Over a two week period in the summer of 2013, hot and humid weather conditions over Boston created large, violent and quickly moving thunderstorms. As if on cue in the late afternoon, the cumulus clouds collected and welled upwards creating giant multiple thunder cells; and the city was pummeled with hail, rain, and lightning.
As the storms began to dissipate, strong horizontally raking light from the setting sun made vibrant the textures and roiling turmoil of the clouds. I tried to capture this visual violence with my camera while dodging between episodes of hail, rain, and lightning. At first I thought this was similar to the wild drama the Hudson River School painters portrayed with their pastoral and romantic stormy skies. But at ten stories up on the roof of my Fort Point studio, I started to become aware that I was clearly exposed to danger. My adrenal glands took over and they snapped awake a sense of fear and trepidation that came from a deep and primitive part within me. I was seeing the raw, pulsating, and heart pounding music of Carl Orff's Carmina Burana.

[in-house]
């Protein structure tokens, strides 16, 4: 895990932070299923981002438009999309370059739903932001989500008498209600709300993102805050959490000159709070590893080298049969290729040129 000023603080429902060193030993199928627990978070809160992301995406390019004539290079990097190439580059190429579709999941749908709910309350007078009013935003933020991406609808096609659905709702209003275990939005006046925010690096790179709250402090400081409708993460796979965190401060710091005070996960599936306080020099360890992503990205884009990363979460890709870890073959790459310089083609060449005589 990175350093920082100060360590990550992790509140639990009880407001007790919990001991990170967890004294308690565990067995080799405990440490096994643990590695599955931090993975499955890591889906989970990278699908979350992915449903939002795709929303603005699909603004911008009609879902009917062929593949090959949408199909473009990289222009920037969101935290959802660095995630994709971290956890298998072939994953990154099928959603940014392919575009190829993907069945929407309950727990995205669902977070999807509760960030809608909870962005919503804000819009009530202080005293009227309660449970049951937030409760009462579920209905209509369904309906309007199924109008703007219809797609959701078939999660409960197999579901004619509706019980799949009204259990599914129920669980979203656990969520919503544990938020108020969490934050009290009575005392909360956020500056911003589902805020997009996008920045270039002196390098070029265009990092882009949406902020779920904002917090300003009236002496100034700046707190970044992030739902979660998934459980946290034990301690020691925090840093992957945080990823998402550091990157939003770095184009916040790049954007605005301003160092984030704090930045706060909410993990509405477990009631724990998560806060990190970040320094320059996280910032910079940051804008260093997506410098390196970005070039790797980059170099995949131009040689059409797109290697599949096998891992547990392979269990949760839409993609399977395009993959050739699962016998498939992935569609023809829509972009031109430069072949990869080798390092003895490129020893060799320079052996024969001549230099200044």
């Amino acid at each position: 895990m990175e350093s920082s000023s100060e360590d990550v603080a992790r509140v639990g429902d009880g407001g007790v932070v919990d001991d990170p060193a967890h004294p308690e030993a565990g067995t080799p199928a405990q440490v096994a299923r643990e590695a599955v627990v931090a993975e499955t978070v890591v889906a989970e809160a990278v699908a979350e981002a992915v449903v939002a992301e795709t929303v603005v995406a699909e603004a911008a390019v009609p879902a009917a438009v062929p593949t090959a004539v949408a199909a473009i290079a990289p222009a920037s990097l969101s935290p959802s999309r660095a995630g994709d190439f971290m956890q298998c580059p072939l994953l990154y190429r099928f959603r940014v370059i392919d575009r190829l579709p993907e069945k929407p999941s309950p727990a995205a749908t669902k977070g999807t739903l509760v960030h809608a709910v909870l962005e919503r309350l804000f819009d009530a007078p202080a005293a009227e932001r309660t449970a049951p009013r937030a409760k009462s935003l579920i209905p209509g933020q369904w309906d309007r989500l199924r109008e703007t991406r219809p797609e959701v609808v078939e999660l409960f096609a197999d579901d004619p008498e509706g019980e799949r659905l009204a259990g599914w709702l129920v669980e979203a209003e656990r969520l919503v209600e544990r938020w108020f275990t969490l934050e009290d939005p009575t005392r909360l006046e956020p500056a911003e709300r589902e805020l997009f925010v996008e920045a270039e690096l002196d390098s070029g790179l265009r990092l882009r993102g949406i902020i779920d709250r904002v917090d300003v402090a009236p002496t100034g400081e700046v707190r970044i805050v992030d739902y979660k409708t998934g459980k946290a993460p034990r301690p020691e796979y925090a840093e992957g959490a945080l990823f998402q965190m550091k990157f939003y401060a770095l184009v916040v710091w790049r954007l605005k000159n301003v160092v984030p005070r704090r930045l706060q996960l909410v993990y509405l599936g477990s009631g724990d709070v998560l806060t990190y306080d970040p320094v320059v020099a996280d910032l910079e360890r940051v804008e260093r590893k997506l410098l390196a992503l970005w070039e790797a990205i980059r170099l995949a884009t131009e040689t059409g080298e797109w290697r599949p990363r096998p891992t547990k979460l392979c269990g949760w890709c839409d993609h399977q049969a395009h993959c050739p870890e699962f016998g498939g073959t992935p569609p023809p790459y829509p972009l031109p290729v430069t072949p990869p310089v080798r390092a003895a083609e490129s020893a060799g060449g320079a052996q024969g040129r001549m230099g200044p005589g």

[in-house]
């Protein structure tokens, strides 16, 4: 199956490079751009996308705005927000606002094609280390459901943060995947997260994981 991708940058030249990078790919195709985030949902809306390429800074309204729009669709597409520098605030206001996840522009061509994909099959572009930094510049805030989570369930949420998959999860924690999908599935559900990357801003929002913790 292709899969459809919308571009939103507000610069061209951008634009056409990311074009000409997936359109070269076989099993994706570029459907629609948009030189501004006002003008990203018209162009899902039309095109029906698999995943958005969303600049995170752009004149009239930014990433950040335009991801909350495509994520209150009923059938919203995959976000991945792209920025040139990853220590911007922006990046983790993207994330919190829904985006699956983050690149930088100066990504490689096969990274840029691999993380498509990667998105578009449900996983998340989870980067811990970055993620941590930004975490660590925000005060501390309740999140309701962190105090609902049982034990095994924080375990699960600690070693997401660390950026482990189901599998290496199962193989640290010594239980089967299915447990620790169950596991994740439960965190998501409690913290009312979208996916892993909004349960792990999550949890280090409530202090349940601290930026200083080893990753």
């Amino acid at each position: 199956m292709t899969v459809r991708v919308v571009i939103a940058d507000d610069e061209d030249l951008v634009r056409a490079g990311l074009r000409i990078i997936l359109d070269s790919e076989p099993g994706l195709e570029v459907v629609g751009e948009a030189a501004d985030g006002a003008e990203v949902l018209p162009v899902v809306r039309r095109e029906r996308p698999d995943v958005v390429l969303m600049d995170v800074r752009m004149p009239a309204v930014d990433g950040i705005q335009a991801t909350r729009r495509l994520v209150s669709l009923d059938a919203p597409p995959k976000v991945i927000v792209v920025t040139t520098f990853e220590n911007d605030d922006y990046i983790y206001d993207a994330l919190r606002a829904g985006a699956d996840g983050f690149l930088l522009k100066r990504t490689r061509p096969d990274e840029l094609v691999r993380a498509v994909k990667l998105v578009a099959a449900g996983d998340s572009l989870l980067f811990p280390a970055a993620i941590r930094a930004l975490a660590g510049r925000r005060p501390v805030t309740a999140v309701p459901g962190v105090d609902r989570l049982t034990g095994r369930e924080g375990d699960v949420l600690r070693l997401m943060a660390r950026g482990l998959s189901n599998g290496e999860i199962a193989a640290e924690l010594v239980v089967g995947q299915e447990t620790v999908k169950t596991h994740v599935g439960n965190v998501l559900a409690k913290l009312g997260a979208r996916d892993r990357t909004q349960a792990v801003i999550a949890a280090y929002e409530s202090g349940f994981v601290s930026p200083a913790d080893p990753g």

Weeks later while processing the images on my computer, I was finding the photographs were not emoting the same power that overwhelmed me during the storms. I decided to think about using the colors your retina and mind sees during an ‘after image’ phenomena. By reversing the colors captured by the camera, then pushing and altering the RGB channels to extremes, the resulting images on my computer screen gave me the same primordial sense that overcame me on the roof. It seemed I was tapping into atavistic feeling of pre-language, and colors were the only words I understood.
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photos from this series are in the collections of the Boston Athenæum and The Girard